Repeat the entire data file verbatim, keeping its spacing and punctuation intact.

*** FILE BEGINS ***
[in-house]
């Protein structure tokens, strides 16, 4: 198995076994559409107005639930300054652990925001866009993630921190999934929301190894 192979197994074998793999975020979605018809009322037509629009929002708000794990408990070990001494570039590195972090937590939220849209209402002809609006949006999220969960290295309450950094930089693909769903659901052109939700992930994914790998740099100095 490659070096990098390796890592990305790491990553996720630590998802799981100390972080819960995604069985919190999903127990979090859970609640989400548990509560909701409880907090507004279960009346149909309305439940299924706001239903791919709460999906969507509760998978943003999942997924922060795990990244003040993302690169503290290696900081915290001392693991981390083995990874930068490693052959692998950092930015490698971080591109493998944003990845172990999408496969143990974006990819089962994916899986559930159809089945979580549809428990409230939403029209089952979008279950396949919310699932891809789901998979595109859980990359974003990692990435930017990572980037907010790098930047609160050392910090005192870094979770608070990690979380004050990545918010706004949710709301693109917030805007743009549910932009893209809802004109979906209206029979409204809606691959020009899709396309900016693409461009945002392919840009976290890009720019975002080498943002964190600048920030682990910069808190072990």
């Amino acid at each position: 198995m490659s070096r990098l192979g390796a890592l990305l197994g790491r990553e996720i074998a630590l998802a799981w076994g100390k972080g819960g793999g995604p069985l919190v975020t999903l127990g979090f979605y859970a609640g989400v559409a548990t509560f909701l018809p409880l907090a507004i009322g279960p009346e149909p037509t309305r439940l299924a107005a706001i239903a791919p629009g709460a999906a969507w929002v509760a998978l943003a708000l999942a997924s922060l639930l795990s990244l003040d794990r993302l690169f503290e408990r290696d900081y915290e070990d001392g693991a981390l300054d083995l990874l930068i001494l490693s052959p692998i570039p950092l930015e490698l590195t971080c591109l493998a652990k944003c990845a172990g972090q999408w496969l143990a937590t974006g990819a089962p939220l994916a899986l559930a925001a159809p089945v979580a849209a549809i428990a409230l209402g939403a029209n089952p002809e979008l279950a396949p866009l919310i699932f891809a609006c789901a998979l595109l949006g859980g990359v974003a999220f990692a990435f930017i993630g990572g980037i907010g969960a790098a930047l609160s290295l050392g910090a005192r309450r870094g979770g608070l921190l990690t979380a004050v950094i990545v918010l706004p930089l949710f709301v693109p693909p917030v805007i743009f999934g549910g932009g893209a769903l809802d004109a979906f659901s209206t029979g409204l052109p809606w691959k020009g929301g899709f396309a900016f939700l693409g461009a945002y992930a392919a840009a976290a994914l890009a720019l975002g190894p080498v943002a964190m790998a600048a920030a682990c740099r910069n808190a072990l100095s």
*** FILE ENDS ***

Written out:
[in-house]
């Protein structure tokens, strides 16, 4: 198995076994559409107005639930300054652990925001866009993630921190999934929301190894 192979197994074998793999975020979605018809009322037509629009929002708000794990408990070990001494570039590195972090937590939220849209209402002809609006949006999220969960290295309450950094930089693909769903659901052109939700992930994914790998740099100095 490659070096990098390796890592990305790491990553996720630590998802799981100390972080819960995604069985919190999903127990979090859970609640989400548990509560909701409880907090507004279960009346149909309305439940299924706001239903791919709460999906969507509760998978943003999942997924922060795990990244003040993302690169503290290696900081915290001392693991981390083995990874930068490693052959692998950092930015490698971080591109493998944003990845172990999408496969143990974006990819089962994916899986559930159809089945979580549809428990409230939403029209089952979008279950396949919310699932891809789901998979595109859980990359974003990692990435930017990572980037907010790098930047609160050392910090005192870094979770608070990690979380004050990545918010706004949710709301693109917030805007743009549910932009893209809802004109979906209206029979409204809606691959020009899709396309900016693409461009945002392919840009976290890009720019975002080498943002964190600048920030682990910069808190072990």
């Amino acid at each position: 198995m490659s070096r990098l192979g390796a890592l990305l197994g790491r990553e996720i074998a630590l998802a799981w076994g100390k972080g819960g793999g995604p069985l919190v975020t999903l127990g979090f979605y859970a609640g989400v559409a548990t509560f909701l018809p409880l907090a507004i009322g279960p009346e149909p037509t309305r439940l299924a107005a706001i239903a791919p629009g709460a999906a969507w929002v509760a998978l943003a708000l999942a997924s922060l639930l795990s990244l003040d794990r993302l690169f503290e408990r290696d900081y915290e070990d001392g693991a981390l300054d083995l990874l930068i001494l490693s052959p692998i570039p950092l930015e490698l590195t971080c591109l493998a652990k944003c990845a172990g972090q999408w496969l143990a937590t974006g990819a089962p939220l994916a899986l559930a925001a159809p089945v979580a849209a549809i428990a409230l209402g939403a029209n089952p002809e979008l279950a396949p866009l919310i699932f891809a609006c789901a998979l595109l949006g859980g990359v974003a999220f990692a990435f930017i993630g990572g980037i907010g969960a790098a930047l609160s290295l050392g910090a005192r309450r870094g979770g608070l921190l990690t979380a004050v950094i990545v918010l706004p930089l949710f709301v693109p693909p917030v805007i743009f999934g549910g932009g893209a769903l809802d004109a979906f659901s209206t029979g409204l052109p809606w691959k020009g929301g899709f396309a900016f939700l693409g461009a945002y992930a392919a840009a976290a994914l890009a720019l975002g190894p080498v943002a964190m790998a600048a920030a682990c740099r910069n808190a072990l100095s």